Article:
Using MaxMSP made instruments as instruments in Logic Pro 8

    Jun 17 2010 | 9:28 pm
    Hi there, this is my first post so I'll try and be as detailed as I can. I've been using MaxMSP 5 for a while now to create various instruments and synths etc. and would say I know my way around it pretty well. Recently, I've been after using some of these creations in my main DAW, Logic Pro 8. This is my first post because I've done plenty of searching around and for the first time, haven't found any complete answers! Here's exactly what I'd like to do:
    - Be able to sequence parts like I would do virtual instruments in Logic using Max patch instruments. I'm having trouble routing MIDI between the two at the moment but I'm sure I've managed easily enough before with other applications!
    - Following this, record the resulting audio onto a Logic track. I've recorded just fine from Max into Logic before using Soundflower, I'm assuming this would be the best method in this situation too?
    Thanks a lot, any help would be greatly appreciated!

    • Jun 20 2010 | 12:19 pm
      I'm having a similar problem - is there anyway to send different midi channels from max (e.g. fromMax/MSP 1 and fromMax/MSP 2 - from noteouts) to different channels in logic. I changed the midi channels on the left of the channel strip to one and two but its sending data from both outs to the same instrument in logic... surely there is a simpler way?!
    • Jun 20 2010 | 2:04 pm
      This is my patch - can someone give me a hint on where I might be going wrong?
    • Jun 20 2010 | 11:51 pm
      Nicky, If you create a [noteout 1], then the MIDI pitches will be sent out on MIDI channel 1. If you create a [noteout 2] object, then the pitches will be sent out on MIDI channel 2. You will want to double click each of these noteout objects and set the MIDI port where you want the note to go to.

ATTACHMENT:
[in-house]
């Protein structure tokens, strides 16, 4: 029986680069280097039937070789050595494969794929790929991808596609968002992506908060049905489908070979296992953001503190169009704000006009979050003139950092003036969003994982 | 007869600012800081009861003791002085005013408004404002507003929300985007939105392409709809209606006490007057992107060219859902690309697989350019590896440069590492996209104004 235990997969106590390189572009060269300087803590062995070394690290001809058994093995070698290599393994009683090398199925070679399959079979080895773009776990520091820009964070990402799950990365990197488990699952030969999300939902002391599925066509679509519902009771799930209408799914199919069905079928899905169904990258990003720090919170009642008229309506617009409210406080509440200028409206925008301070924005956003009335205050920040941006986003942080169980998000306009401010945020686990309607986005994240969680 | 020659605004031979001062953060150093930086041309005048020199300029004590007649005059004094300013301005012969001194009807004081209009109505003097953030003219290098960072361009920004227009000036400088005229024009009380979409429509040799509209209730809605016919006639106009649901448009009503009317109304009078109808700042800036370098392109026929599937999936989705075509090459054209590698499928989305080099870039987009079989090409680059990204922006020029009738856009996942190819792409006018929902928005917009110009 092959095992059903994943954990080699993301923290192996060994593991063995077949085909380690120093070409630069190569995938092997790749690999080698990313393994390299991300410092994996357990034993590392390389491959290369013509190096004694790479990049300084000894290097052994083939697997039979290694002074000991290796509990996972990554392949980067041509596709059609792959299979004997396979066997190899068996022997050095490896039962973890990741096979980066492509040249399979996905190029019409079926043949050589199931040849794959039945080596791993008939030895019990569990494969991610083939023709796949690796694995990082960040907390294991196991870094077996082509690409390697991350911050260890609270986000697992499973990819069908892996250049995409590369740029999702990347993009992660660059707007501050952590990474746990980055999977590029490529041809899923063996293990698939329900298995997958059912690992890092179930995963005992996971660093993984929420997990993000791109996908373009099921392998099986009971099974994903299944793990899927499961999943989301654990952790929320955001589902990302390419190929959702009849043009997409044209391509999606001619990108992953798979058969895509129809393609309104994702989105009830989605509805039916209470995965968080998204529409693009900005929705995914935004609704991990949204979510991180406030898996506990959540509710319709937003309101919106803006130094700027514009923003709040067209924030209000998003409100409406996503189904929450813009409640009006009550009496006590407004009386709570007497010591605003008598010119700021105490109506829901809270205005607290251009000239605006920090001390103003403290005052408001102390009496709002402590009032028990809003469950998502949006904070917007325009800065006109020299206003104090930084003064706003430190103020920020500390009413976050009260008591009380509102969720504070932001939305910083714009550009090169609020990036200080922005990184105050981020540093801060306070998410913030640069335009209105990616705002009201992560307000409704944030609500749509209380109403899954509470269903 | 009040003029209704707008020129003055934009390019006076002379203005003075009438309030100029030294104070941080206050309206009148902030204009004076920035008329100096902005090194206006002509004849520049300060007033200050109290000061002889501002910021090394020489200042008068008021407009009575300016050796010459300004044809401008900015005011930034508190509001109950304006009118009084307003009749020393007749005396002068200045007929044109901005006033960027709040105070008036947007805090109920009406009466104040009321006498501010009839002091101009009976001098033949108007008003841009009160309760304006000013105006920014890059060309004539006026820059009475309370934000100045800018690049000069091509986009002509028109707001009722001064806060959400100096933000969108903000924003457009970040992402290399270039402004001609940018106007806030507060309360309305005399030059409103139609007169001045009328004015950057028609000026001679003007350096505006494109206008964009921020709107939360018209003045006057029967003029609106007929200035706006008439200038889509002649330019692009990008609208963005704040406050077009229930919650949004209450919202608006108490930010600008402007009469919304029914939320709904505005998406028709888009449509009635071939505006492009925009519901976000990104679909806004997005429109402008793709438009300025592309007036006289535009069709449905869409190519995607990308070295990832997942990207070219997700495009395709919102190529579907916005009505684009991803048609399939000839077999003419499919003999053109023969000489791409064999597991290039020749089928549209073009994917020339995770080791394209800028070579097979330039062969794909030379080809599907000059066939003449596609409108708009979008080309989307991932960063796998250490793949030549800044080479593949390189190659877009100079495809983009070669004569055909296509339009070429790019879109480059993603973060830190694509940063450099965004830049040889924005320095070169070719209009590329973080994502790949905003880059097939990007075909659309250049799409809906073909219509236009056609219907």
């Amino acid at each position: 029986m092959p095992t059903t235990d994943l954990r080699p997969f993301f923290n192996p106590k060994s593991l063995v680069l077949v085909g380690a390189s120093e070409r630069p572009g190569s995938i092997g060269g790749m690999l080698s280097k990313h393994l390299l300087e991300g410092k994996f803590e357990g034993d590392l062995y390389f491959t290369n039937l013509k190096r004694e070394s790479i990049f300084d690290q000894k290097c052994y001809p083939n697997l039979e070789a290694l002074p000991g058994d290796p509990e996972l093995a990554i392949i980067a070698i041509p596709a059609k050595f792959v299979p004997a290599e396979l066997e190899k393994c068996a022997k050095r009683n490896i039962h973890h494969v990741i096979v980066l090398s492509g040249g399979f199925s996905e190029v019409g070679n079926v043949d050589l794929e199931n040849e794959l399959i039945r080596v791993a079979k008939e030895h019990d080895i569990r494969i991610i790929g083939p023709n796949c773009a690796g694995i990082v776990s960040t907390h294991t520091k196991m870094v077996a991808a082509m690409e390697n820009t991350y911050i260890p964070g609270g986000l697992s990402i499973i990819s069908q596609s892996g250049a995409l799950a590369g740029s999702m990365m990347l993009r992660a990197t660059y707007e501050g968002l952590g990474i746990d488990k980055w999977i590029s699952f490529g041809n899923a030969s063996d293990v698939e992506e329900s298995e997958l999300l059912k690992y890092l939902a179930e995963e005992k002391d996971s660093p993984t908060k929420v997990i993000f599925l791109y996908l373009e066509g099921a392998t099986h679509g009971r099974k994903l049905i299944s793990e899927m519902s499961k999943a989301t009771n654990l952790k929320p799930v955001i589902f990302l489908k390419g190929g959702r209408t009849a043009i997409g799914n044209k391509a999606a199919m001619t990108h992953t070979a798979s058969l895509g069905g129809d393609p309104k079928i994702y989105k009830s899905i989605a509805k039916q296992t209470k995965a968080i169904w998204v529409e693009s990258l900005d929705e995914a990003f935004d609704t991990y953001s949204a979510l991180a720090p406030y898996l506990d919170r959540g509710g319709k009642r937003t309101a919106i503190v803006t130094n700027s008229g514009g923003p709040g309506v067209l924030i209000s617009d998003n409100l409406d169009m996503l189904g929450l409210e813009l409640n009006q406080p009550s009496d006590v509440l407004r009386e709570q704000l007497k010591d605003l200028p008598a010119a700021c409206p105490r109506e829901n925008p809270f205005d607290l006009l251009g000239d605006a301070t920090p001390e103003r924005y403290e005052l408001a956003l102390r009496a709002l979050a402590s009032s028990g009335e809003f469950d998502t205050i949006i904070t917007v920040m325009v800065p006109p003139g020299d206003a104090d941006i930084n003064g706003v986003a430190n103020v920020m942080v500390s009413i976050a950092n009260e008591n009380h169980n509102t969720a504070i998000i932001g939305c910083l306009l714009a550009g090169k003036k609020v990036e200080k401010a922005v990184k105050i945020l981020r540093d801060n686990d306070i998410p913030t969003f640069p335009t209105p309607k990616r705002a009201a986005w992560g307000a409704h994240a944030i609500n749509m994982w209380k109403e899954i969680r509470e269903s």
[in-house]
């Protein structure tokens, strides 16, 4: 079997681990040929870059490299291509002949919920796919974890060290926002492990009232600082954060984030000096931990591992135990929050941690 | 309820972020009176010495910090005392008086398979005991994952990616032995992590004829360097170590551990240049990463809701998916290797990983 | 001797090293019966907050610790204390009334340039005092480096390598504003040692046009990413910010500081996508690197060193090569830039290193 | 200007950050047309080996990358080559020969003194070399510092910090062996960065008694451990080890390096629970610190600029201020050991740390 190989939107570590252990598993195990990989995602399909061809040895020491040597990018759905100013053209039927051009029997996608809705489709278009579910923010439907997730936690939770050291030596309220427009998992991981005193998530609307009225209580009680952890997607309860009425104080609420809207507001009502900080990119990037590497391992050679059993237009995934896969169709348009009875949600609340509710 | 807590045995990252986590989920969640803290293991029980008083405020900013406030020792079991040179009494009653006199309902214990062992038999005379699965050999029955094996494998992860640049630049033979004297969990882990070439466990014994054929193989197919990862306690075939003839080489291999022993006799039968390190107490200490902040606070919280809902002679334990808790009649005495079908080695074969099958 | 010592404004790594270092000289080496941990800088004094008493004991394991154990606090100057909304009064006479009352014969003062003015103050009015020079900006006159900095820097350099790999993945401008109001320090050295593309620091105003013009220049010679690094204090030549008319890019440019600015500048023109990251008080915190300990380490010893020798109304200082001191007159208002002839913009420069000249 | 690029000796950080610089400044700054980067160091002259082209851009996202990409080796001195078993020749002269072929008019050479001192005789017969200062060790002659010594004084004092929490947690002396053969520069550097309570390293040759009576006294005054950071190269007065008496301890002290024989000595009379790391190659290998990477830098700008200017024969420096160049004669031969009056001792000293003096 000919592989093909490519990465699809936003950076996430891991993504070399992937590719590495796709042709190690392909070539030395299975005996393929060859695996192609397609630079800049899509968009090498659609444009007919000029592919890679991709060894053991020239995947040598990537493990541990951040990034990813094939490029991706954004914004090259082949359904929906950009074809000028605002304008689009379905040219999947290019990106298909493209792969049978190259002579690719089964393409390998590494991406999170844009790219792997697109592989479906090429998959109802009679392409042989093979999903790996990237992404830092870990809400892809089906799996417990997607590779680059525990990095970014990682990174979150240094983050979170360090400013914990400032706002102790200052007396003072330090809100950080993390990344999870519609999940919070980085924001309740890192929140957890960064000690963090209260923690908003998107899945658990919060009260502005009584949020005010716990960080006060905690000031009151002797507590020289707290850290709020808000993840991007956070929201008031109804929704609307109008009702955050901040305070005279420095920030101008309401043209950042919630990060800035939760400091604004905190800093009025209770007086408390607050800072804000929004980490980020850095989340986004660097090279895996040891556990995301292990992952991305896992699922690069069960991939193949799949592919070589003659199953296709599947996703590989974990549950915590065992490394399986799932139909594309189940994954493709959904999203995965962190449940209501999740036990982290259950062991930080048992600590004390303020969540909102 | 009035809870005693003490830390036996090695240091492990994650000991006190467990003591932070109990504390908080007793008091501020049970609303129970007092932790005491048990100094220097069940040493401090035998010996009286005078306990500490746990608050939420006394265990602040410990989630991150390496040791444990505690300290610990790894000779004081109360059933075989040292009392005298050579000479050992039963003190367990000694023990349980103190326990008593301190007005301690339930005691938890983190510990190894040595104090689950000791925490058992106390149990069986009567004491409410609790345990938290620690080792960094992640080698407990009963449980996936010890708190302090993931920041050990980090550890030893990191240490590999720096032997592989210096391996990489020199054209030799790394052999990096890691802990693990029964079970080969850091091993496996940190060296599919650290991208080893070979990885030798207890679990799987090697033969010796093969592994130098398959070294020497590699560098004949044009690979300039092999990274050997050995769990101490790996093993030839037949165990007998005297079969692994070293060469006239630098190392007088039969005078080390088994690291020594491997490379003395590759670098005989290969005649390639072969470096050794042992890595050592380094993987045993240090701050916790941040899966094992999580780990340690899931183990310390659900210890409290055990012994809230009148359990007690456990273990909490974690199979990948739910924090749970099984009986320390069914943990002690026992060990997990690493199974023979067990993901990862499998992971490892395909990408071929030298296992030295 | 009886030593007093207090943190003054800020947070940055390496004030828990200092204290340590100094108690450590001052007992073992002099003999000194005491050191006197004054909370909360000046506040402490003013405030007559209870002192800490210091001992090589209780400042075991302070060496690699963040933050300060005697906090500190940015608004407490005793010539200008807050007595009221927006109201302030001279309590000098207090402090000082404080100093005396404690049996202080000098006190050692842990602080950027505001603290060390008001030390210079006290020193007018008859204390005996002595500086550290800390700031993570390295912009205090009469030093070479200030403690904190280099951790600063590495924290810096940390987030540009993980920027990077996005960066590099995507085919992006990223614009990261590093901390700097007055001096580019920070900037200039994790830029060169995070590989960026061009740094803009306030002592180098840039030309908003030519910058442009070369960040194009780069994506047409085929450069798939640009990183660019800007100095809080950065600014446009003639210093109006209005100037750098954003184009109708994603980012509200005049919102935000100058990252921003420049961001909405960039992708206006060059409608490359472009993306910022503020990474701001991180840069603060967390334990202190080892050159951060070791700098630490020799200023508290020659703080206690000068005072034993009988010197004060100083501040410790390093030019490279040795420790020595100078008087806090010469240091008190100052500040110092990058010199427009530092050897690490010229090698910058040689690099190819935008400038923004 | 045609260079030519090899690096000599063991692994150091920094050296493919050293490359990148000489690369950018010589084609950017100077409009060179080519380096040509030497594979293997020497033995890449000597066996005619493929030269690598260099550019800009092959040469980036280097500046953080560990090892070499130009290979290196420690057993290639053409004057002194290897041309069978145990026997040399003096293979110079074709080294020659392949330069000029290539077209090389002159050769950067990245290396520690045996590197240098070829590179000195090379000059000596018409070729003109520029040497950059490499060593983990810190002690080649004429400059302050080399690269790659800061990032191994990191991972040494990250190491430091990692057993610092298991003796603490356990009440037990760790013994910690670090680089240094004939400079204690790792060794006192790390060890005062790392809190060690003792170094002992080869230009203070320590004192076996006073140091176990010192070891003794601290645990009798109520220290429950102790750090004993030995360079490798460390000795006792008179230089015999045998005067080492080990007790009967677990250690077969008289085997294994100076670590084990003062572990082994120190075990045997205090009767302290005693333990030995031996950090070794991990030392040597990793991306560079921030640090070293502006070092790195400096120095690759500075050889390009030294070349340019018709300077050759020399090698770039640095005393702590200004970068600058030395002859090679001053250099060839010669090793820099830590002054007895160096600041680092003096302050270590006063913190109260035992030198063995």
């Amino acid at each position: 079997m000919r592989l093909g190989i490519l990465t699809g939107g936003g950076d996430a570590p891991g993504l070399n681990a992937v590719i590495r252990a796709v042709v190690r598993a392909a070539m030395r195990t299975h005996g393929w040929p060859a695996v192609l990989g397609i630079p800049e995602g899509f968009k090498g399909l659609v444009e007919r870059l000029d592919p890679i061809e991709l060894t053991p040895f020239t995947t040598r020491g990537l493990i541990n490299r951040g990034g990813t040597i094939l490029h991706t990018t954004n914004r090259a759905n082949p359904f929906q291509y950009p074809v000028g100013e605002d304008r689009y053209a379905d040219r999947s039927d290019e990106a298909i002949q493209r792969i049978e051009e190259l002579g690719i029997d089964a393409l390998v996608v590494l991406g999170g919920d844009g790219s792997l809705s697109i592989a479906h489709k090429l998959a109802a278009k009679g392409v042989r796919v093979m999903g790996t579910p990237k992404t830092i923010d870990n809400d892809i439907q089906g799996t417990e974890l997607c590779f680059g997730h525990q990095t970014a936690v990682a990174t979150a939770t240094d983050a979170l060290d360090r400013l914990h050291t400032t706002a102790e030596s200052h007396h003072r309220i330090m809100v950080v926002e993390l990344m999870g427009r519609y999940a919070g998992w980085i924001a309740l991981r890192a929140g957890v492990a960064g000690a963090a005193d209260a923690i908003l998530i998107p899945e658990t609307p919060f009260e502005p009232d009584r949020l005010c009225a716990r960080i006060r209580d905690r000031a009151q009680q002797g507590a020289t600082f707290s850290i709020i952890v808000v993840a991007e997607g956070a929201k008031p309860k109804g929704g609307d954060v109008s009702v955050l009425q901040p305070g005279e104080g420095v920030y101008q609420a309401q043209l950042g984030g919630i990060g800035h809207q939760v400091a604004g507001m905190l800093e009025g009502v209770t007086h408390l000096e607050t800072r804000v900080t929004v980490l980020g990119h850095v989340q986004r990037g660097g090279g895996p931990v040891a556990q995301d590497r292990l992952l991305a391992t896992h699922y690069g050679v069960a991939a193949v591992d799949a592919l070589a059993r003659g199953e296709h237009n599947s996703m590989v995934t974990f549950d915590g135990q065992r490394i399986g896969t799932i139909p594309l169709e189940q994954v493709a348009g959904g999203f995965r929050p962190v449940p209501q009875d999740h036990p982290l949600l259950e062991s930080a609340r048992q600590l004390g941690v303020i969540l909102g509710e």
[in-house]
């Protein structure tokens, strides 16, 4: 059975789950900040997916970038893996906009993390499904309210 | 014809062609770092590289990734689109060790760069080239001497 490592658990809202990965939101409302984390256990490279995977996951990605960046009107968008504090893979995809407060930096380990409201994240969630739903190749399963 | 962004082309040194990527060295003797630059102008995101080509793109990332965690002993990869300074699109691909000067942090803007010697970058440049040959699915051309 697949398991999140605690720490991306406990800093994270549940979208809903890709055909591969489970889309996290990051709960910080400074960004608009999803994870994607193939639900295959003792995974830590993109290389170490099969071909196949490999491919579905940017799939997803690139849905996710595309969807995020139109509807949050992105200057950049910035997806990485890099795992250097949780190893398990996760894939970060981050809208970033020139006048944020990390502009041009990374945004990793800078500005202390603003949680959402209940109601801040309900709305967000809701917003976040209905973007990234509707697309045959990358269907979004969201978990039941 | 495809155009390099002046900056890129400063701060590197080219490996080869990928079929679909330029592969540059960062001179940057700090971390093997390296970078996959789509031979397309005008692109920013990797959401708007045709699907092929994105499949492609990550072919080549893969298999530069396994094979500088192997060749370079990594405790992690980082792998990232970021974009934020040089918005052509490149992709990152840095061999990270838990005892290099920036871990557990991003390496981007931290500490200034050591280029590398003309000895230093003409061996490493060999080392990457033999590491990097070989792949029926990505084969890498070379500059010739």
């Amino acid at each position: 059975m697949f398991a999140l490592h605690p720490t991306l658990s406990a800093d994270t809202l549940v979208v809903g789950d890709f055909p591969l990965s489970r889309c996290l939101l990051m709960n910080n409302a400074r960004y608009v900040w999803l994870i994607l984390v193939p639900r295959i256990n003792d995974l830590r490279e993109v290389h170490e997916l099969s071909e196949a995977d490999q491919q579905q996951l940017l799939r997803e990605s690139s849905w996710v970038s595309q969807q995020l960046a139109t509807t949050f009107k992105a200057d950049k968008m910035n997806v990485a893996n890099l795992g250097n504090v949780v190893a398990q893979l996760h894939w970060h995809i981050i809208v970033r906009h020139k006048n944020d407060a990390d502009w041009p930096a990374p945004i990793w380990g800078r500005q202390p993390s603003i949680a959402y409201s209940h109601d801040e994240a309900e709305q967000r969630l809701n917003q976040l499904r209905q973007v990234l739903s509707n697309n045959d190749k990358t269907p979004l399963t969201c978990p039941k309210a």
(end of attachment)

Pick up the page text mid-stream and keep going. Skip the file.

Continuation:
Also, you can send a plain [noteout] object a message that is a list like: 60 110 1 where the 60 is the MIDI note number, the 110 is the velocity (how loud), and 1 is the MIDI channel the note should go out on. Similarly, the message "60 110 2" would send midi note number 60 at velocity 110 to MIDI channel 2.
      Each port (e.g., from Max MSP 1) has 16 separate MIDI Channels on which you can send notes. from Max MSP 2 also has 16 MIDI channels. So, you should be able to send notes to 32 different synths in LOGIC, just by using those two ports.
      In LOGIC, you need to go to the environment and pipe the MIDI port (shown on the Physical Input) to a Channel Splitter object which will allow you to route the notes on MIDI channel 1 to one place, and the notes on MIDI channel 2 to another.
      Most of this is in my tutorials. Granted, they are not the neatest tutorials, but I think they are relatively easy to follow.
      Hope this helps, Mitch
    • Jun 22 2010 | 3:05 pm
      Thanks for sharing!
    • Jun 22 2010 | 11:31 pm